One of the main reasons people buy a home of their own is because they see it as an investment. Instead of paying rent that will never be recouped, homeowners are working towards increasing their assets with each mortgage payment.
In addition to paying down a mortgage and market appreciation, a homeowner can increase the value of their home by making improvements. The trick is knowing which improvements are worth your time and money. Here’s a look at several home improvements that are most likely to improve your home’s value and a few that probably won’t.
The one room where a remodel makes the most difference to buyers is the kitchen. The key to adding the most value is focusing on specific improvements and avoiding over improvement.
The remodeling experts at Gilman’s Kitchens + Baths have offered kitchen design San Francisco homeowners have adored for nearly three decades. They’ve seen kitchen trends evolve over time, and note that homeowners have to think hyper local. What’s happening in your neighborhood matters most. If everyone else has marble countertops, then it makes sense to invest in this high-end material. But if everyone else has laminate, marble would be an over improvement for the area and you won’t get a high return on your investment.
On average, minor kitchen remodels have one of the highest returns on investment. Take a hard look at your kitchen and identify two or three elements that need the most updating.
One way to upgrade your kitchen without making a huge investment is painting the cabinets. If your cabinets are real wood sanding and painting them will make the kitchen look more modern for a fraction of replacing everything. Add styling hardware and the cabinets will look brand new. However, if the cabinets are badly worn or made of a subpar material, replacement could be warranted.
Sprucing Up the Front Entry
The front entry is an important space for a few reasons. It helps a positive first impression among visitors. It’s also an important security feature given that many burglars use the front door to gain entry into a home.
You can improve both the look and security by installing a steel front door. Also, consider ways you can improve the appearance and functionality on either side of the front entry. On the exterior, power washing the entrance and cleaning up the landscaping can dramatically improve curb appeal with very little investment.
On the inside consider how to can make the entrance look larger and flow into the living area. Adding full-length windows on either side of the door can add light and make the entrance look grander. Simply clearly out clutter can also make a difference.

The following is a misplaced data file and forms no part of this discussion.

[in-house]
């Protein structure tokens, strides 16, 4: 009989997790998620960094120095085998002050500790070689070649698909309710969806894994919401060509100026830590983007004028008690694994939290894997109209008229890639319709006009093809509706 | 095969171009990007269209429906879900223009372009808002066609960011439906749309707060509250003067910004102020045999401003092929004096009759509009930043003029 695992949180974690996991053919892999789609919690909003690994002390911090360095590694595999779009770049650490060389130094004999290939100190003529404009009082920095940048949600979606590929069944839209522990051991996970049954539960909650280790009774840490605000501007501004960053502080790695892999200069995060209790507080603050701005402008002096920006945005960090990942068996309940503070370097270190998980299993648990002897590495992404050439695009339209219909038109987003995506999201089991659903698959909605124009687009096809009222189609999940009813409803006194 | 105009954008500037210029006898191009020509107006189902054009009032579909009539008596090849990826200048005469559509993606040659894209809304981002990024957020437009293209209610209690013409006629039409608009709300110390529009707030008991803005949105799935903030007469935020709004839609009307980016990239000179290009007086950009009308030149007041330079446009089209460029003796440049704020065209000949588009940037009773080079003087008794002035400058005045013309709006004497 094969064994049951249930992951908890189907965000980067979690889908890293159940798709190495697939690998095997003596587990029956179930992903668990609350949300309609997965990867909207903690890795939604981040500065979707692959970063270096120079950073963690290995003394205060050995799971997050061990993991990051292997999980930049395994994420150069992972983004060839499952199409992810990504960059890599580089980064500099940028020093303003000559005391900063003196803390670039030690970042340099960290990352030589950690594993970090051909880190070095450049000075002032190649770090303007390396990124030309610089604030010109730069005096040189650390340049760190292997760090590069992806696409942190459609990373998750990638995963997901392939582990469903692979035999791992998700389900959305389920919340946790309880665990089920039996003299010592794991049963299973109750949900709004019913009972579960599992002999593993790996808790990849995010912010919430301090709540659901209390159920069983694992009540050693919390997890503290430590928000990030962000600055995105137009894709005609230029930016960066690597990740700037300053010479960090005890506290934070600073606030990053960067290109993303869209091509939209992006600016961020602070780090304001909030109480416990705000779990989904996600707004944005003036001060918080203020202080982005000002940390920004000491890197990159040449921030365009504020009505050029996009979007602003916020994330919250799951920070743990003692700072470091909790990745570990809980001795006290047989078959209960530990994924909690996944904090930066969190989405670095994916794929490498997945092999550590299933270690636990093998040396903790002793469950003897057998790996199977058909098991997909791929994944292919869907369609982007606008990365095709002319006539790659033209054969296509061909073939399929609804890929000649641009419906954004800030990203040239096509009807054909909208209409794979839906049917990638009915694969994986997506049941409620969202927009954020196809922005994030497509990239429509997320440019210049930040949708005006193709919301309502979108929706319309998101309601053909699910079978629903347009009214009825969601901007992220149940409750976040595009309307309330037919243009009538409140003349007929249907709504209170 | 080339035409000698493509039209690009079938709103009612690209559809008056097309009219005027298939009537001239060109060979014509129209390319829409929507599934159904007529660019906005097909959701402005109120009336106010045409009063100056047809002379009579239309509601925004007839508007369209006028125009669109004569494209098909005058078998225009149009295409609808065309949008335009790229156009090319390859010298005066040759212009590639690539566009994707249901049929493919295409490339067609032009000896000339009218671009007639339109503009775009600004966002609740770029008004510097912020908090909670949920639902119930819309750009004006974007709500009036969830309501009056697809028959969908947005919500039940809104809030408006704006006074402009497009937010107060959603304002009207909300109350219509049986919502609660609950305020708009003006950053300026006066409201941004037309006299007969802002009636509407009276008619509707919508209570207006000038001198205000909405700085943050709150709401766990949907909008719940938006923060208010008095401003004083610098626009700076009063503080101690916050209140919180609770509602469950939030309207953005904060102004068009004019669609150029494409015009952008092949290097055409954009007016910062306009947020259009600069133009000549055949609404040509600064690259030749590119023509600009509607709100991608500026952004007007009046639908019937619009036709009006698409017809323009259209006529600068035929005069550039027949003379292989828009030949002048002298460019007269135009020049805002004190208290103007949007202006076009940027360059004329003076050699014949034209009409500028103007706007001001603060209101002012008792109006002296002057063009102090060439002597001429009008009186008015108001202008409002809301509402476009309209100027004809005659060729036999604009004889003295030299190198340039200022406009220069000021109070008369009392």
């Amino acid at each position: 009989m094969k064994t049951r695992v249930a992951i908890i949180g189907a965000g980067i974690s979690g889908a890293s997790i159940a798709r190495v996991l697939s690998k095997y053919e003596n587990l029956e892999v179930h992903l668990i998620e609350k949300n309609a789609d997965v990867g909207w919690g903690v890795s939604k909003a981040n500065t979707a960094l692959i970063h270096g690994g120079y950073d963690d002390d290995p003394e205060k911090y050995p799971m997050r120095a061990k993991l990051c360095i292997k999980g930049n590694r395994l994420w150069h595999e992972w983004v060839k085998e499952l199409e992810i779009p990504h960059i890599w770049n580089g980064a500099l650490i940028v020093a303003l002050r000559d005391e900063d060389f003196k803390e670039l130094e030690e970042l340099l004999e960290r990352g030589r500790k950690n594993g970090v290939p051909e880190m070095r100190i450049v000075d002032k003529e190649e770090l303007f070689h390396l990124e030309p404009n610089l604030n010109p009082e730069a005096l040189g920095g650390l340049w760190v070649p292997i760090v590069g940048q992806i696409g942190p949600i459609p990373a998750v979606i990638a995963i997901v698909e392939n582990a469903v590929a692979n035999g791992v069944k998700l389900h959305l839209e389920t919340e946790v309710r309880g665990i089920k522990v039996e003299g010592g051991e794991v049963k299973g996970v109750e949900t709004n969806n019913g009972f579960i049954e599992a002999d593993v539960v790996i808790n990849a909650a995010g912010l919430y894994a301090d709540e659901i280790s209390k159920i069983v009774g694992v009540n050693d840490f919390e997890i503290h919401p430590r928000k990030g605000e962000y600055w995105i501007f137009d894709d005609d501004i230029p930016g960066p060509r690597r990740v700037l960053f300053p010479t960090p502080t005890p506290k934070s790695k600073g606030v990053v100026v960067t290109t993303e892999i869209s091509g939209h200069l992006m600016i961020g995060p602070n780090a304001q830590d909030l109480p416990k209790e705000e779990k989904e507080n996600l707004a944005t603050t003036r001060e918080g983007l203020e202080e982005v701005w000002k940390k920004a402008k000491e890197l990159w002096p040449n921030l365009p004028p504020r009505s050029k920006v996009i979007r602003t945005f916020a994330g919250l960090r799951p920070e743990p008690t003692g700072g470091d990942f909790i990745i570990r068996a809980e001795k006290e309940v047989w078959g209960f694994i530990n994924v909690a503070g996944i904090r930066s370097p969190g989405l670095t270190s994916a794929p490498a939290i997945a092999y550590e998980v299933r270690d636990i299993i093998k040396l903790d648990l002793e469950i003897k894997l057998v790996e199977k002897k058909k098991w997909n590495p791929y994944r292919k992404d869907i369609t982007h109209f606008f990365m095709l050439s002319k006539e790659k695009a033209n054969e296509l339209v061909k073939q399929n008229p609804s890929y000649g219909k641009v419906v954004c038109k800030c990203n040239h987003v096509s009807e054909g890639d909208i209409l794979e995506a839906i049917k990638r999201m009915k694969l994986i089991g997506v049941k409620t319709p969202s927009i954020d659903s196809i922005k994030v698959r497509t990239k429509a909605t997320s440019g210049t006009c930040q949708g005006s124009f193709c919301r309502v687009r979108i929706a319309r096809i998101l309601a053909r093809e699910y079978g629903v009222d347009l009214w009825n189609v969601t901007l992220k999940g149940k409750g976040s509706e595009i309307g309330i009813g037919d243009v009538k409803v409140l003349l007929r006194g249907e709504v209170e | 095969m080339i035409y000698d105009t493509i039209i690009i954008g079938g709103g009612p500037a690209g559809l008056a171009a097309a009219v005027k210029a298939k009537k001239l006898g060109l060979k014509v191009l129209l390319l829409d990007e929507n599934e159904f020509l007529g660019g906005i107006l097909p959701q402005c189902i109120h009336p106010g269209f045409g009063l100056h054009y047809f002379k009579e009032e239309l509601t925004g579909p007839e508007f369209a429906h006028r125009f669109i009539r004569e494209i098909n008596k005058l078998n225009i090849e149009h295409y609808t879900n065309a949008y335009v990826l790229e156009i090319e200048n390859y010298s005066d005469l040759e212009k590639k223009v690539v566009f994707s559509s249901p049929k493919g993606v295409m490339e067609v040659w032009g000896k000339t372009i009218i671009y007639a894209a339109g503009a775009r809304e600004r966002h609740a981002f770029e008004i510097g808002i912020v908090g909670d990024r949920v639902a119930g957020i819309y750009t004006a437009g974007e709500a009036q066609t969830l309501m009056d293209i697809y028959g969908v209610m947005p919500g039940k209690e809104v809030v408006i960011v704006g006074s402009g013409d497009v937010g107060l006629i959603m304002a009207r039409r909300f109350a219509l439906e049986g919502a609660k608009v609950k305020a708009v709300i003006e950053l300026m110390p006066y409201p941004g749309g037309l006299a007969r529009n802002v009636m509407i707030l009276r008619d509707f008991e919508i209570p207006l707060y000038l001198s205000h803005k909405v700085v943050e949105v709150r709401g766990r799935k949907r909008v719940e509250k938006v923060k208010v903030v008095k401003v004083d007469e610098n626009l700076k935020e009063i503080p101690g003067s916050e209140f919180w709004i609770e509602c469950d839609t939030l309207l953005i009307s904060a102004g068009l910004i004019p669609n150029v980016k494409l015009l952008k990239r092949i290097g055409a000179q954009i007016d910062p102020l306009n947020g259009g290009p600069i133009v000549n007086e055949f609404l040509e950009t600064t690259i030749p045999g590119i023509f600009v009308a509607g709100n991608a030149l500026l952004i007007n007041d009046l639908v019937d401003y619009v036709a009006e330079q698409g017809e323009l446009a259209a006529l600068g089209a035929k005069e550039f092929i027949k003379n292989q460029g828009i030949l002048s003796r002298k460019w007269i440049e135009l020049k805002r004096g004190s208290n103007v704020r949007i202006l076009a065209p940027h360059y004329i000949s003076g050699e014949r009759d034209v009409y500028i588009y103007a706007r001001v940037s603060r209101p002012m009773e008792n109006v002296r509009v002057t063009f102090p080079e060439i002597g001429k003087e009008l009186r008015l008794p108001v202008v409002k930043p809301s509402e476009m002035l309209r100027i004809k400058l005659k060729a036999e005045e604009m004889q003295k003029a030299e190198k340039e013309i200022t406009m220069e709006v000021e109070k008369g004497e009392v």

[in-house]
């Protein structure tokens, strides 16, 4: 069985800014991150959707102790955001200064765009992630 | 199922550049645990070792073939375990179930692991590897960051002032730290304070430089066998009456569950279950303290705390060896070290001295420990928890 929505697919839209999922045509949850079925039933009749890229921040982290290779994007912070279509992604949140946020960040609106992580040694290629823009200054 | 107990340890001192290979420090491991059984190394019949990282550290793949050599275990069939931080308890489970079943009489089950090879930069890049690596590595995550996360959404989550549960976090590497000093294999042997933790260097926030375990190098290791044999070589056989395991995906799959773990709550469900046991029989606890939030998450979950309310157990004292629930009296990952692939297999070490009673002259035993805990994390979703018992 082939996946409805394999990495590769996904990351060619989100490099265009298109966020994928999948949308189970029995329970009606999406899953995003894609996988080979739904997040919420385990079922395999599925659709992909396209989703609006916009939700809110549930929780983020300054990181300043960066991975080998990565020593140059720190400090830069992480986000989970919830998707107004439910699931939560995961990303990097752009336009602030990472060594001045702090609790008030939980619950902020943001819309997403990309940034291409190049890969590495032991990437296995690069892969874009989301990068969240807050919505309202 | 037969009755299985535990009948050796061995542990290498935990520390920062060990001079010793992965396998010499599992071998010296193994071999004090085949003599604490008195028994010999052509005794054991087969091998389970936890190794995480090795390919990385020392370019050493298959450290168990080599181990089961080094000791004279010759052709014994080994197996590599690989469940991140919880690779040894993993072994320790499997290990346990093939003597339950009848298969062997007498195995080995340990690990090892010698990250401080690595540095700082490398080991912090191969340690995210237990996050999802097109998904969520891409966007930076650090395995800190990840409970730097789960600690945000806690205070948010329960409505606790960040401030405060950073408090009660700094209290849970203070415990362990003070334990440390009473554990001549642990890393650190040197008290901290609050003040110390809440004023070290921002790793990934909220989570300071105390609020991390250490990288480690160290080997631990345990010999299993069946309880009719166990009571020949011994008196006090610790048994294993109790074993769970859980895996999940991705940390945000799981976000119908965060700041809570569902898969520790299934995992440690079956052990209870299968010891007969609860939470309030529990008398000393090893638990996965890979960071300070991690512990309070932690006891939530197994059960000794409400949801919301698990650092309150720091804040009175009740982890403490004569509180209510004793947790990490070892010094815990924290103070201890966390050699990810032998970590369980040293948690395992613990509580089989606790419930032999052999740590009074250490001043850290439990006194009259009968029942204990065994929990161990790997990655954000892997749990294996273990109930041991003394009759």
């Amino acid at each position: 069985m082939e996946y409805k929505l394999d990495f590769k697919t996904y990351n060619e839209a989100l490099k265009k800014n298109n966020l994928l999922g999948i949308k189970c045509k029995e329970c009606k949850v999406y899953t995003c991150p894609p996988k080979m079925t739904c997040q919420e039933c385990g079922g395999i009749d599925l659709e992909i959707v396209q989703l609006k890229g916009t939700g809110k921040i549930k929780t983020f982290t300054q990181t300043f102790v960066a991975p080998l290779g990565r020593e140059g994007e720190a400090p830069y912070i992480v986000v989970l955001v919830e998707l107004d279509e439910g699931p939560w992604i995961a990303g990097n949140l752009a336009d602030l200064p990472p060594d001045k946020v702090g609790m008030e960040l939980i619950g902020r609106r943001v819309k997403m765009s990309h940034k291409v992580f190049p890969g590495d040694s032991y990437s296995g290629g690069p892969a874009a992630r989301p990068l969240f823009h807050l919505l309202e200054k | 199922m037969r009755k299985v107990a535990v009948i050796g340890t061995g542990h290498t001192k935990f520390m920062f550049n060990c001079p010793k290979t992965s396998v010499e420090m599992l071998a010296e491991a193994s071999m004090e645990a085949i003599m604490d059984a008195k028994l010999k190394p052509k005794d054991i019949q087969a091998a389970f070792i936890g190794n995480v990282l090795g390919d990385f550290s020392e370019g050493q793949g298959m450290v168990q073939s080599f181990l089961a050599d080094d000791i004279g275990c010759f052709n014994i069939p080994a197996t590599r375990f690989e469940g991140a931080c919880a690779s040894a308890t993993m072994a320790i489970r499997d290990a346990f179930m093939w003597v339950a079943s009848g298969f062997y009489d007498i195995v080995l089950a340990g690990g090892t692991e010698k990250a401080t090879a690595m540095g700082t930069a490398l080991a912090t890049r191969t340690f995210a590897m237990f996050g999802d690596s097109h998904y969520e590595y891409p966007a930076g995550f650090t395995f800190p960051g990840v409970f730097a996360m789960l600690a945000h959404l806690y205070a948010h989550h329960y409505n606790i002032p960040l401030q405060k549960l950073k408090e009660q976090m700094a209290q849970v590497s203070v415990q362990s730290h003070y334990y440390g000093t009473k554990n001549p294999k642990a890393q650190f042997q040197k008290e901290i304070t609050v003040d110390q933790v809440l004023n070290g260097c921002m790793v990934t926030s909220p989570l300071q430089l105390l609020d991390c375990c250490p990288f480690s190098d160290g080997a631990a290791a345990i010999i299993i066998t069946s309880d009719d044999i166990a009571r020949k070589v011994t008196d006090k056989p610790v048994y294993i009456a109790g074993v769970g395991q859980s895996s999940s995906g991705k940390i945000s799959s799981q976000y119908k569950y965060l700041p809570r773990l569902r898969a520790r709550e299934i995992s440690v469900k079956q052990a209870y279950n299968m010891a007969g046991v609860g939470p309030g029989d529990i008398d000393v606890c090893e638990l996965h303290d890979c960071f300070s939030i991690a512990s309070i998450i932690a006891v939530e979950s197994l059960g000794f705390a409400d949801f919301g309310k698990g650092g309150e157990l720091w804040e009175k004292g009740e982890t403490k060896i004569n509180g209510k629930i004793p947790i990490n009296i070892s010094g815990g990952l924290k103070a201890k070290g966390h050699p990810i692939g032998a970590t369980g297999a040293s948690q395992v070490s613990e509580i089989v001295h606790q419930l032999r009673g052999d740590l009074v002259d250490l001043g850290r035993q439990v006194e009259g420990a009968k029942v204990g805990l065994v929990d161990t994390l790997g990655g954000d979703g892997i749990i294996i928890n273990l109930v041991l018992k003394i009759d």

According to Remodel Magazine’s annual Cost vs. Value report, adding fiberglass attic insulation is a big value booster. Although it doesn’t add to the aesthetics of a home, it does greatly improve energy efficiency. This, in turn, can improve comfort, which is also a positive.
Remodel Magazine estimates that the cost of attic insulation has a recoup value of 107.7%. That means you’ll actually make money off this upgrade.
Improvements and Additions That Rarely Boost Value
Unfortunately, not all improvements pay off. There are several home improvement projects that have historically not given homeowners a good return on their investment. If they’re something you want to add for your own pleasure while you’re in the home, by all means, go for it. But if you’re top priority is adding value you may want to shy away from these projects.
Some homeowners are surprised to learn that a pool is one of the improvements that won’t sell a home. In fact, it could turn off many buyers that don’t want the added maintenance or having safety concerns.
The truth of the matter is many people prefer showers over baths these days. Your money would be better spent upgrading and expanding the master shower.
Unless you live in an area where the power goes out regularly, adding a backup generator does little to add value. Remodel Magazine has found that nationally backup generators have an ROI of just 54%.
If improvements and fixes are needed or you plan to stay in the home for years and want the improvement for yourself, then the return on investment is a little less important. However, if you plan to sell within the next 2-3 years let the recoup cost guide your decisions.